172. Validate Business Model</li></li></ul><li>The Minimum Viable Product (MVP)<br /><ul><li> Smallest feature set that gets you the most …orders, learning, feedback, failure…
  173. MVP + Customer are the first two you need to nail
  174. MVP is just 1 of the 9 parts of your model</li></li></ul><li>The Pivot<br /><ul><li>The heart of Customer Development
  175. Iteration without crisis
  176. Fast, agile and opportunistic</li></li></ul><li>Wrap Up<br />Startup are not small versions of large companies<br />Traditional big company planning tools fail<br />Startups are built on hypotheses<br />You need to test each one of them<br />Business Models help you keep score<br />Customer Development is how you test hypotheses<br />
  177. Why Startups Aren’t Run By Accountants<br />
  178. Inventor of the Modern Corporation<br />Scalable<br />Startup<br />Transition<br />Large Company<br />
  179. Inventor of the Modern Corporation<br />Scalable<br />Startup<br />Transition<br />Large Company<br />Alfred P. Sloan<br />
  180. Alfred P. Sloan<br />Scalable<br />Startup<br />Transition<br />Large Company<br />General Motors, President/Chairman<br /><ul><li> Cost Accounting
  181. MIT Sloan School
  182. Sloan Foundation
  183. etc. </li></li></ul><li>Founder of General Motors<br />Scalable<br />Startup<br />Transition<br />Large Company<br />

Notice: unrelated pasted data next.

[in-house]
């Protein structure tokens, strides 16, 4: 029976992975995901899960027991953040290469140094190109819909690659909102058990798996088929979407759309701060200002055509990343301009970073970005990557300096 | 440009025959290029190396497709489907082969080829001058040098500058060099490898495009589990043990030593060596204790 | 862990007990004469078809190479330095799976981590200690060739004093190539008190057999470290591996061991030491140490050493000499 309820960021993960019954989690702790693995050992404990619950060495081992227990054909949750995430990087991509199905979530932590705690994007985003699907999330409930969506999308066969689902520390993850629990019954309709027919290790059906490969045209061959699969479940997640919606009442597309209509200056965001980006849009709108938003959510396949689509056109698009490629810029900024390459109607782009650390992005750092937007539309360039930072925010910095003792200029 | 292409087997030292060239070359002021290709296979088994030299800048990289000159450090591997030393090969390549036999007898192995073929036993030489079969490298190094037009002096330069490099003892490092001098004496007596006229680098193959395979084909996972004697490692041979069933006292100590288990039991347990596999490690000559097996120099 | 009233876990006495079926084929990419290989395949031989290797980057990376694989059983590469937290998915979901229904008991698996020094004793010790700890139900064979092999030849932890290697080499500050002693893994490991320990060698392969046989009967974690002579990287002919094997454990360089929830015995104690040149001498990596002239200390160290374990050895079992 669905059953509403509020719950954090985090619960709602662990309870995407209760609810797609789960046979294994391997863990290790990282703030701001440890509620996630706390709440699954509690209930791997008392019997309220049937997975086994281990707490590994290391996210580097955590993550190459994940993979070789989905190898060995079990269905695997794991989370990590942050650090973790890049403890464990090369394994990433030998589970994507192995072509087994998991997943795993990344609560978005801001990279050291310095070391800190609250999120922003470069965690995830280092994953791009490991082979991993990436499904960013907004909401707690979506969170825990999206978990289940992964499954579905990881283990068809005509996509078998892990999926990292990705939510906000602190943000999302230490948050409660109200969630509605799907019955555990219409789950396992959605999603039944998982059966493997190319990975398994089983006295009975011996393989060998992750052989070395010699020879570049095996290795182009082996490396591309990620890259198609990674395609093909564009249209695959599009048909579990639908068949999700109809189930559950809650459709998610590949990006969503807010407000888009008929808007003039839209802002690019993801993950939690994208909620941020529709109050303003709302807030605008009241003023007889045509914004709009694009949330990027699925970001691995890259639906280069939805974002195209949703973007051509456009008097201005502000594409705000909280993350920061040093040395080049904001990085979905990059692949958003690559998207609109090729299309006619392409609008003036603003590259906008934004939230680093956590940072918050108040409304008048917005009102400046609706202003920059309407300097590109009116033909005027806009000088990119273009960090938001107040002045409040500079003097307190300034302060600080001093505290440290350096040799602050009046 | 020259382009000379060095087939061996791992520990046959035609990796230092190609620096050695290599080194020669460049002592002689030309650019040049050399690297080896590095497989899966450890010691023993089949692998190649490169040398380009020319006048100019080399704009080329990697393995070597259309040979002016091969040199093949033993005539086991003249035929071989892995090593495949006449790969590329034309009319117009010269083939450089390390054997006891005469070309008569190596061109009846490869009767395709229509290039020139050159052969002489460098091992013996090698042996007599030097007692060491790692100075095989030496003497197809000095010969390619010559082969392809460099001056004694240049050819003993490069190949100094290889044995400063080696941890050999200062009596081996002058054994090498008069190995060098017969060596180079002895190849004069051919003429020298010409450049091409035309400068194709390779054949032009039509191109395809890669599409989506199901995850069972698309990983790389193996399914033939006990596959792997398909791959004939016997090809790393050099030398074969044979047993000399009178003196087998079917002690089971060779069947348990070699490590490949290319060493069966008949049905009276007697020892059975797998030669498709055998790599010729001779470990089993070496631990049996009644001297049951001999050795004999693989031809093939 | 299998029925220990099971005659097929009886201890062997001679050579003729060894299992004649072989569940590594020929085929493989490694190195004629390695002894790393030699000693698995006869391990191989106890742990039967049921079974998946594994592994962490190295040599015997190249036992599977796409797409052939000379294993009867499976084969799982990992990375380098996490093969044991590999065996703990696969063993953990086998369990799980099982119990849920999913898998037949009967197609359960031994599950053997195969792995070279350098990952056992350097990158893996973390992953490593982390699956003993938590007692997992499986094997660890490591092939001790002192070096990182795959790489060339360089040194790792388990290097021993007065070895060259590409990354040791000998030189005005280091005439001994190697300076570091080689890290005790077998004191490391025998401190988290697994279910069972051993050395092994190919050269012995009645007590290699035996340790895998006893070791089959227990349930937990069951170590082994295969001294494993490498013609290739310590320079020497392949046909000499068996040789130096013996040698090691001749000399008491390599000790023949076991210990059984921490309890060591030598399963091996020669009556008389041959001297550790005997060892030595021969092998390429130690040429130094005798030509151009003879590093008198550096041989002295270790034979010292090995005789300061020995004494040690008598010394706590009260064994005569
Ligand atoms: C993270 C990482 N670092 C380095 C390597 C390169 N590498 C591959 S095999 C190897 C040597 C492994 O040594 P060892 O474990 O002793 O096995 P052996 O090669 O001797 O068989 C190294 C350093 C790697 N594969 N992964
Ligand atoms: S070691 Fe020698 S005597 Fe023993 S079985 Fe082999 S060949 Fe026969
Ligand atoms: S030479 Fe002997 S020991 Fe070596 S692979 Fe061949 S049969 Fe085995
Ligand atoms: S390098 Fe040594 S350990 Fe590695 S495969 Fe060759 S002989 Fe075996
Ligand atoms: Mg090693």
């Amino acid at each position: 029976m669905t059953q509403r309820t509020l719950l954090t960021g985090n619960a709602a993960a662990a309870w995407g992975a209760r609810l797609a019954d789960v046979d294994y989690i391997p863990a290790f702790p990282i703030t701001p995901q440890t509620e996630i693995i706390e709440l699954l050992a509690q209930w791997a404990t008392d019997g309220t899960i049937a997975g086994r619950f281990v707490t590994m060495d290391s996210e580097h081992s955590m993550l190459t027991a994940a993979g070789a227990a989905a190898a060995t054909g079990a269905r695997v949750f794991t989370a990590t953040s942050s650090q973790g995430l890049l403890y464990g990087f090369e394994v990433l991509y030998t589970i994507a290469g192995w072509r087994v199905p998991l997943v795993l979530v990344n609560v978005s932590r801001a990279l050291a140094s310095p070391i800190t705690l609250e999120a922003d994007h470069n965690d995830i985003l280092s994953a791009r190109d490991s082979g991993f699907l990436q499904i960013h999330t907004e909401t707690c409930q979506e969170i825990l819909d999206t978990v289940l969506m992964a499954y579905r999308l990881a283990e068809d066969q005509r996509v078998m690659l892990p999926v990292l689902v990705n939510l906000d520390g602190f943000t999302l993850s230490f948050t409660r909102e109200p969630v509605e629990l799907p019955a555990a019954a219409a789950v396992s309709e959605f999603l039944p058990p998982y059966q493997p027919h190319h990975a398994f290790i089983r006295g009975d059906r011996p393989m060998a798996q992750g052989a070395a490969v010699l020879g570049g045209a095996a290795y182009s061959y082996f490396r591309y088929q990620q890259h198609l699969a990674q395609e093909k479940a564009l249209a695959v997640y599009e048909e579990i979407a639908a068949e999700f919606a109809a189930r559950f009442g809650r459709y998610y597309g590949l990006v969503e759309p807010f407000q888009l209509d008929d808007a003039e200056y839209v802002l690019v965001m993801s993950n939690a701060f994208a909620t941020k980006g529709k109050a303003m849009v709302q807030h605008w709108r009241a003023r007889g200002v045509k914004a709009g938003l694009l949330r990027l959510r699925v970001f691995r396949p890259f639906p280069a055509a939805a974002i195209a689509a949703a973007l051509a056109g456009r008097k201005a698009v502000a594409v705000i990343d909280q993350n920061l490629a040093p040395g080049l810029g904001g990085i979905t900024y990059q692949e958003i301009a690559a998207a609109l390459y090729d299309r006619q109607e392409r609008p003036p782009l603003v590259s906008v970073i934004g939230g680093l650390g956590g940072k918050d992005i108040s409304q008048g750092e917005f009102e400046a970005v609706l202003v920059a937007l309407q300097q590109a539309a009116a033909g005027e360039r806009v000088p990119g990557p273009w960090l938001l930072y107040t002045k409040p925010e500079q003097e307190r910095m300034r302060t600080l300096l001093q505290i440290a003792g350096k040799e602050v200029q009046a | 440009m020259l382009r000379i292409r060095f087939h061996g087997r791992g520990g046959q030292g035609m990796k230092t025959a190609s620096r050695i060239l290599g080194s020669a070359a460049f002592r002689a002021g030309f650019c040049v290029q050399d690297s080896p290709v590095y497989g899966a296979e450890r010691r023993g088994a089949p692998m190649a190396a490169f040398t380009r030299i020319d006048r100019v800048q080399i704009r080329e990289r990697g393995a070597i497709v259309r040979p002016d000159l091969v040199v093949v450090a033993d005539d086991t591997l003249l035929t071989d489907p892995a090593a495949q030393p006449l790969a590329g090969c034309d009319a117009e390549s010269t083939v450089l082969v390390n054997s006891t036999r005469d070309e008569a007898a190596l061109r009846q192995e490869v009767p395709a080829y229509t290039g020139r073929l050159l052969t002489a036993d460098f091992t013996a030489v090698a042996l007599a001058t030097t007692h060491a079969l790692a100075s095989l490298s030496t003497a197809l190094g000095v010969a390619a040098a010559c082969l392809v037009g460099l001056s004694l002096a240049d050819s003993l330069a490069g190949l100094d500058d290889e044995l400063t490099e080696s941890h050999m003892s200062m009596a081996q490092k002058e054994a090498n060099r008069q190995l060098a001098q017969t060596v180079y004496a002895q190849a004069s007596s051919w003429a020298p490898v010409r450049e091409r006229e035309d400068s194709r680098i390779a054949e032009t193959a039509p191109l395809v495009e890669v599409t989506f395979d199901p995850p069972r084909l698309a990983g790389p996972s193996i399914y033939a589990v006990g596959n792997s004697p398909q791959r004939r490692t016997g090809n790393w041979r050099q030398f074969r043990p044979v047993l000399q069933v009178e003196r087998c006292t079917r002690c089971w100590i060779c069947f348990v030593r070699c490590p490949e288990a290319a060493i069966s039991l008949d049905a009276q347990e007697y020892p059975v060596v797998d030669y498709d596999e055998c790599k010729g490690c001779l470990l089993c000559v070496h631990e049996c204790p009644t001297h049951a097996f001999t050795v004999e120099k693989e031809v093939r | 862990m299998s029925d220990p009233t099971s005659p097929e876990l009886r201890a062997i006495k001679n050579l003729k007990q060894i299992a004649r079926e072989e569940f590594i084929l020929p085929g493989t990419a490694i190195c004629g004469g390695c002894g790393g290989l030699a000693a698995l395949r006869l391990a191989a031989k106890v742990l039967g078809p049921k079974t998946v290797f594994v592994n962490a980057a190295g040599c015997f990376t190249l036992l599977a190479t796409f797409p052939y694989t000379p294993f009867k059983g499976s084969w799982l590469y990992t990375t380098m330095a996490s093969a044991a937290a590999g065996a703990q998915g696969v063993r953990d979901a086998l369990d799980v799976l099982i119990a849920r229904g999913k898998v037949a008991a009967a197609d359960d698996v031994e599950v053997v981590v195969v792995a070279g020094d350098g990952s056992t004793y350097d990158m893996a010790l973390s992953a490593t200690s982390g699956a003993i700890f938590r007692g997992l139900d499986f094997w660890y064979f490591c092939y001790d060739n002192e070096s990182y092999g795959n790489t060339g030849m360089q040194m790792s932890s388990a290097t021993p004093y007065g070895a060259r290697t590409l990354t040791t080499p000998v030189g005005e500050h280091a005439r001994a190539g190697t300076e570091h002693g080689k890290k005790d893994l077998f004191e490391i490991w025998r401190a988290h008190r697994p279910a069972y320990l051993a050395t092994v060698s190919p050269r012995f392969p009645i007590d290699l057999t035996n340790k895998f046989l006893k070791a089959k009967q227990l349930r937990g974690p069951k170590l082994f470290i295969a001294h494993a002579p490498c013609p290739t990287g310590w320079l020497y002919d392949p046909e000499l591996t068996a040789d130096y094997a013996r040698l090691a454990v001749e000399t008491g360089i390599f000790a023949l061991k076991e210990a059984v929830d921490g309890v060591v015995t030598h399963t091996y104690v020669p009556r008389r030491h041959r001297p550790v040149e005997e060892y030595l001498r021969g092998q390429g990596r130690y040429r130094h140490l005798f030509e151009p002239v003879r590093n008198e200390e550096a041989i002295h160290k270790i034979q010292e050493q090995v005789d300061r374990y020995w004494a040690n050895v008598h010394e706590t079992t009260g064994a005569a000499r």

184. Founder of General Motors<br />Scalable<br />Startup<br />Transition<br />Large Company<br />Billy Durant<br />
  185. Billy Durant<br />Scalable<br />Startup<br />Transition<br />Large Company<br /><ul><li> Leader in horse-drawn buggy’s
  186. Fired by board, starts Chevrolet
  187. Regains control of GM
  188. Fired by board, GM ~$3.6 billion*</li></ul>* GM Net sales in 1921 $304.5M = $3.6 Billion today<br />
  189. Durant Versus Sloan<br />Scalable<br />Startup<br />Transition<br />Large Company<br />
  190. Durant Versus Sloan<br /><ul><li>Dies, rich, honored and famous</li></li></ul><li>Durant Versus Sloan<br /><ul><li>Dies managing a bowling alley
  191. Dies, rich, honored and famous</li></li></ul><li>Durant Versus Sloan<br />Accountant<br /><ul><li>Dies managing a bowling alley
  192. Dies, rich, honored and famous</li></li></ul><li>You are here<br />Scalable<br />Startup<br />Transition<br />Large Company<br />
  193. Thanks<br />www.steveblank.com<br />